Right now, out of all my books, including I Heart You, You Haunt Me, which has been out for almost 4 years and was recently available through Scholastic book fairs and clubs, The Day Before has the highest number of people marking it as "to read." Of course I realize, marking a book "to read" doesn't mean a person will actually buy it or read it. In fact, most won't. To me it means, I'm thinking about it. I might like to pick it up at some point. Something about the book intrigues me enough to remember it.

Out of all the thousands of books, a reader has decided she wants to remember mine. I'll take that!!! Because maybe in the future, she'll see my book mentioned again, and this time she'll decide to act and pick up the book. Again, it's about exposure, and helping people to notice my book.

So let's look at my "to read" numbers for all of my YA novels.

Far From You: 1,831 people
Chasing Brooklyn: 3,697 people
I Heart You, You Haunt Me: 4,612 people
The Day Before: 6,359 people

But what about sales, Lisa? That's what you're thinking, right? We will never be able to know for certain how many books were sold because of an ad on Goodreads. I do know that almost 1,000 have "rated" the book (which, in my mind, means they read it). I think that's a decent number. Not phenomenal, mind you. Maybe not even great. But decent. Compare that to Far From You, which has been out for a couple of years and hasn't sold all that well, with only 919 ratings. And I Heart You, You Haunt Me, which has sold very well, has been out four years and is in its tenth printing, and has 3,555 ratings.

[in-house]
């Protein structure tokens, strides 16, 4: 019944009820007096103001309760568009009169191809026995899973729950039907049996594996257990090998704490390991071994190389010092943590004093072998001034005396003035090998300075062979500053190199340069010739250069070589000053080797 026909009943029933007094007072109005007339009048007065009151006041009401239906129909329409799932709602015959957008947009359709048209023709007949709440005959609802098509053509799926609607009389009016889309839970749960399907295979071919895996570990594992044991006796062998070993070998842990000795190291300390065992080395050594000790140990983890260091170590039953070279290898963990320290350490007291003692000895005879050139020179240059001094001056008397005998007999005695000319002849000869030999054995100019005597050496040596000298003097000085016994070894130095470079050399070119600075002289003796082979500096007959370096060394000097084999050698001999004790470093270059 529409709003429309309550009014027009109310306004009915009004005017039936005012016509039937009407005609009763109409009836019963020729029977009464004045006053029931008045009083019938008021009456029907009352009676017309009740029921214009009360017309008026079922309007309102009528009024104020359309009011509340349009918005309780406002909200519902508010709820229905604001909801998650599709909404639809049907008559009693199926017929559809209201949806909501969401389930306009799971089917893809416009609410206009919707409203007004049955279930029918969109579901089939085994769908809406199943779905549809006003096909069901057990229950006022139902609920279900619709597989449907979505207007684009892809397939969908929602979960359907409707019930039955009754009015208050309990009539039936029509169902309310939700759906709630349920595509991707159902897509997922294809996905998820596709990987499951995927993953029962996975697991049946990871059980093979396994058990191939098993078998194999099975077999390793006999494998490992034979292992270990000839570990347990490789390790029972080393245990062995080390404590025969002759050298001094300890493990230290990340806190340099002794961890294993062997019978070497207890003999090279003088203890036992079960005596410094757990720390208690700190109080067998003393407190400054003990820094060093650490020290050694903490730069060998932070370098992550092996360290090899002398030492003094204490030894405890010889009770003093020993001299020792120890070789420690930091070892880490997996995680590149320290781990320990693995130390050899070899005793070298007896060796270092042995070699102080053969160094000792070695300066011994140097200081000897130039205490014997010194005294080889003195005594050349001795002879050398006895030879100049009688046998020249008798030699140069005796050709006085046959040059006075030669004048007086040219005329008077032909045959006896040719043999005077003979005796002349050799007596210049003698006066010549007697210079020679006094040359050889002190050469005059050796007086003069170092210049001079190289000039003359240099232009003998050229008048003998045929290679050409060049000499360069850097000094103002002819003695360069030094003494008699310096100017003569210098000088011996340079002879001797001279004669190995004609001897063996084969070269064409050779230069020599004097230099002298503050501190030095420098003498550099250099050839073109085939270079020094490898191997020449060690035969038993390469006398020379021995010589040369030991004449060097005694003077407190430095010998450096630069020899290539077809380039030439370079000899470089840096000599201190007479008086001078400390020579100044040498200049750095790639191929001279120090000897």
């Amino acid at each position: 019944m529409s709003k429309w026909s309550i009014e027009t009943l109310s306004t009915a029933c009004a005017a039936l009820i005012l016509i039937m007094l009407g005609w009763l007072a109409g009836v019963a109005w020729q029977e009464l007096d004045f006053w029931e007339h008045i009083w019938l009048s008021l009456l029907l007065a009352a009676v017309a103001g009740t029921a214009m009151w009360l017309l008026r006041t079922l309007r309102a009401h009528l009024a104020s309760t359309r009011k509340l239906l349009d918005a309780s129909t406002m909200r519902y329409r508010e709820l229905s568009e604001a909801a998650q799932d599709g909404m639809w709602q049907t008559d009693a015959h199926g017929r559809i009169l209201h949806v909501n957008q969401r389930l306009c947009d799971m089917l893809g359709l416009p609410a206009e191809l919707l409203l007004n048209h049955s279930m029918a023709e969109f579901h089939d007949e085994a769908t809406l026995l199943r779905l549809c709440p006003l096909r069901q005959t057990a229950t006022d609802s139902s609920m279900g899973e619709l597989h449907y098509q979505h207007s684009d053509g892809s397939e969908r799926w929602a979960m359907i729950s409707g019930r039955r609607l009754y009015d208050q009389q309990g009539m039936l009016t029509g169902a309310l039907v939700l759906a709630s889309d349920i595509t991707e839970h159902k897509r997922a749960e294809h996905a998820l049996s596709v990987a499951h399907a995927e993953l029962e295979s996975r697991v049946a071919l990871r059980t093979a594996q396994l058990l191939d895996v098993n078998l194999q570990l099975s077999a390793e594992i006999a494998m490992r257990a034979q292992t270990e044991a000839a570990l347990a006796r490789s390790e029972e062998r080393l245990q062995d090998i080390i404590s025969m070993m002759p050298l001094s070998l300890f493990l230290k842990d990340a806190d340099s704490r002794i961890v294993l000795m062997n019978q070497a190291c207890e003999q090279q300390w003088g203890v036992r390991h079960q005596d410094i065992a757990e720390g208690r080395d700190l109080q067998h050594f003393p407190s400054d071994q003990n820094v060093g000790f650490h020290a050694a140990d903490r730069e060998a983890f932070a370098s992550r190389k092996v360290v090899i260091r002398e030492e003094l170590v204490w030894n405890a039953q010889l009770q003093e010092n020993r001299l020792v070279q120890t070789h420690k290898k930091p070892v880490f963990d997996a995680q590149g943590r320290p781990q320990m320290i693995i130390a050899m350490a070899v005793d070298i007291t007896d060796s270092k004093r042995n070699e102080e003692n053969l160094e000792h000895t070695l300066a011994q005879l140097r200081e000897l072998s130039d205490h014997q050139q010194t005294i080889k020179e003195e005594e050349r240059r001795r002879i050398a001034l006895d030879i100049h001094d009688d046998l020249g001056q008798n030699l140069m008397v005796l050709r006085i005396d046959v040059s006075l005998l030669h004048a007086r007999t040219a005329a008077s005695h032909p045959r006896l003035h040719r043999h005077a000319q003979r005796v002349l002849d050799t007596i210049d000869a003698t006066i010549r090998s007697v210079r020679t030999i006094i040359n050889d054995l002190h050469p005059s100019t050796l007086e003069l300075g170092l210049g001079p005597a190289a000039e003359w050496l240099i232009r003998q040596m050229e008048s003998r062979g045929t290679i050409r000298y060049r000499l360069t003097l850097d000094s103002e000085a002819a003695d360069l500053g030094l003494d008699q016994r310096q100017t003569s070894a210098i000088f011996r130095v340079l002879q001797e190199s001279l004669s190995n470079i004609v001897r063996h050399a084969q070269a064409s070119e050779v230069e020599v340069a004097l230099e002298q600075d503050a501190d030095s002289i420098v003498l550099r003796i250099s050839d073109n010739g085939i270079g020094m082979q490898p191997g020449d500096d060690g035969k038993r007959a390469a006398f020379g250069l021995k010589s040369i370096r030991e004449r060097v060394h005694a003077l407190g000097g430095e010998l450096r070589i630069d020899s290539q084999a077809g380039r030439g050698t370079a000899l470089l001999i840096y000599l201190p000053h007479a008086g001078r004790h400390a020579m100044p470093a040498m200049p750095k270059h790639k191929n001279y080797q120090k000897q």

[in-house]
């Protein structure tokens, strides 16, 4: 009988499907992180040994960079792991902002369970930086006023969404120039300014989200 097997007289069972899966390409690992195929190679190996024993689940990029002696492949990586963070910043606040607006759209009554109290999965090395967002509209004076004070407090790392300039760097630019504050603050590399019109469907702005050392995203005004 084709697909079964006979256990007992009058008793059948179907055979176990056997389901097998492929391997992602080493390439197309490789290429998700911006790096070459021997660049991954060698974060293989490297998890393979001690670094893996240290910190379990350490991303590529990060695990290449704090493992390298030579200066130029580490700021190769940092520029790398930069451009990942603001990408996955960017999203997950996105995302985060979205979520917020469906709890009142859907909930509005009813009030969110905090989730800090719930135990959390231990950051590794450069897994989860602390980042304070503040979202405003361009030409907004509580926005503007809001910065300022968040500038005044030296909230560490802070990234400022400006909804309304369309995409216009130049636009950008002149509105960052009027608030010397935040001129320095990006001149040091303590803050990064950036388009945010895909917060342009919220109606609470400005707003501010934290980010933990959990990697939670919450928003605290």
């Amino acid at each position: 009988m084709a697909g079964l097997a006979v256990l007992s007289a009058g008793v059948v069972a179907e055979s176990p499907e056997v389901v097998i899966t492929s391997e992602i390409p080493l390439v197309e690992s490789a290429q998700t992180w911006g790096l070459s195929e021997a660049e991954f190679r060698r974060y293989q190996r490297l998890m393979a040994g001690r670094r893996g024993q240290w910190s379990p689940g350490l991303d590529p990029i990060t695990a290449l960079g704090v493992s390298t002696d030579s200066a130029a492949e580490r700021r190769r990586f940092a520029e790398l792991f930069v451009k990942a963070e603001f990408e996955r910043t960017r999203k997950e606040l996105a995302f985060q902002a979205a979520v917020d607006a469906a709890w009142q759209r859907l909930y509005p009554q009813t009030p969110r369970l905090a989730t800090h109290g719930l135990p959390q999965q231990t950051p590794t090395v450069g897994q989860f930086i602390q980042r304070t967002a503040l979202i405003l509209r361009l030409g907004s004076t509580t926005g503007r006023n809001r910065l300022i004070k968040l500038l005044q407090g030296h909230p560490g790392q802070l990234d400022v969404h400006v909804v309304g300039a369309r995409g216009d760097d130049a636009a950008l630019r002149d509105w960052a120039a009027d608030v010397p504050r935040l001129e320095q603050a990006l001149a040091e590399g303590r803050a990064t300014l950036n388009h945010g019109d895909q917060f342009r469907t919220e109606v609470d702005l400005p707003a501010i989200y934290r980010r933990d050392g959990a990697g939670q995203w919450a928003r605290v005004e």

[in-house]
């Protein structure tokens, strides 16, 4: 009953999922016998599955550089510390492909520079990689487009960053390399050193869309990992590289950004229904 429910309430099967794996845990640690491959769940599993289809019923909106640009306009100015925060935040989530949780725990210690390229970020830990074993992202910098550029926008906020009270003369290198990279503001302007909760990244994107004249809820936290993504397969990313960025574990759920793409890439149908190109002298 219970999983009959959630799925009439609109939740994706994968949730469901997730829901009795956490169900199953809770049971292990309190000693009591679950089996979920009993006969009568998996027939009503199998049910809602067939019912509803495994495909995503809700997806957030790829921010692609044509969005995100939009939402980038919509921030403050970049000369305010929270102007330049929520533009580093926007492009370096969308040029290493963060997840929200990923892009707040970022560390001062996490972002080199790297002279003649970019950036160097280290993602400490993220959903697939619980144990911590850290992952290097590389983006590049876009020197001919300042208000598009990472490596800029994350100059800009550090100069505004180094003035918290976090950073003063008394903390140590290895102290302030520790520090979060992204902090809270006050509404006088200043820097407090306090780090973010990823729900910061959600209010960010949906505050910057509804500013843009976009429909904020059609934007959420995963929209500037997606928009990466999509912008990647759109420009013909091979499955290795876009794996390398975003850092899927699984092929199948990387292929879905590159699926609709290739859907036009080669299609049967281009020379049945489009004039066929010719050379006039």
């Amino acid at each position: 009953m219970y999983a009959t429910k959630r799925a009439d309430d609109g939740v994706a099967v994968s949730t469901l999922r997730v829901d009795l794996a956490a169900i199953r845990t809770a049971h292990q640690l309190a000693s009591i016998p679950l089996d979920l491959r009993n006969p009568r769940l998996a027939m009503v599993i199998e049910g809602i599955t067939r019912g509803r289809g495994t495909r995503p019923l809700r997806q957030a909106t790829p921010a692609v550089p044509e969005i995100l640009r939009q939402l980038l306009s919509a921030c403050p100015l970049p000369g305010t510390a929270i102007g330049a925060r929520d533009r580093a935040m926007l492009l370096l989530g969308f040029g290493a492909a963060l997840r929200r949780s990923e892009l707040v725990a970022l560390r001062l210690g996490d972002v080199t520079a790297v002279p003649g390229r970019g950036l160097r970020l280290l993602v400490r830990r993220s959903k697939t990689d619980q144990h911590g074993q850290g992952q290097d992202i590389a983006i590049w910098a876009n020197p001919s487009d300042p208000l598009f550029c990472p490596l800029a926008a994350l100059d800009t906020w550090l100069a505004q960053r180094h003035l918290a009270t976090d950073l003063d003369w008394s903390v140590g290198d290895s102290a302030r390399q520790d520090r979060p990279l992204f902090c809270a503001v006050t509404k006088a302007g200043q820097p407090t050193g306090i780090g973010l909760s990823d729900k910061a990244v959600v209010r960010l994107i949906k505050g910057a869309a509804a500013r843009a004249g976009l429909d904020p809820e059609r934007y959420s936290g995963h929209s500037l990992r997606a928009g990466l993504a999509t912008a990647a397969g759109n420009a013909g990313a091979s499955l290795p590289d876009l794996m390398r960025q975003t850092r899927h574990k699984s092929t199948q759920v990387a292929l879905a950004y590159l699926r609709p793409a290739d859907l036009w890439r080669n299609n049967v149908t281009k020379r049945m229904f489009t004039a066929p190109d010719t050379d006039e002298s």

Sorry this got so long, but I hope you found some helpful information here, if you've been considering an ad on Goodreads. I certainly think it's worth a try, given that you can spend a small amount of money for quite a bit of exposure. I should also mention you can change the campaign at any time, if you decide you want to change the text of your ad, who you're targeting, the cost per click, etc. I actually changed the text of my ad after a couple of months, and I do think it helped get me more clicks.

Any questions you have for me about this - let me know in the comments and I'll try to answer them.


  1. Lisa,

    This is very helpful information! Thanks for putting it all together. I haven't done a Goodreads campaign for Between, but I may do so now that I've read your post.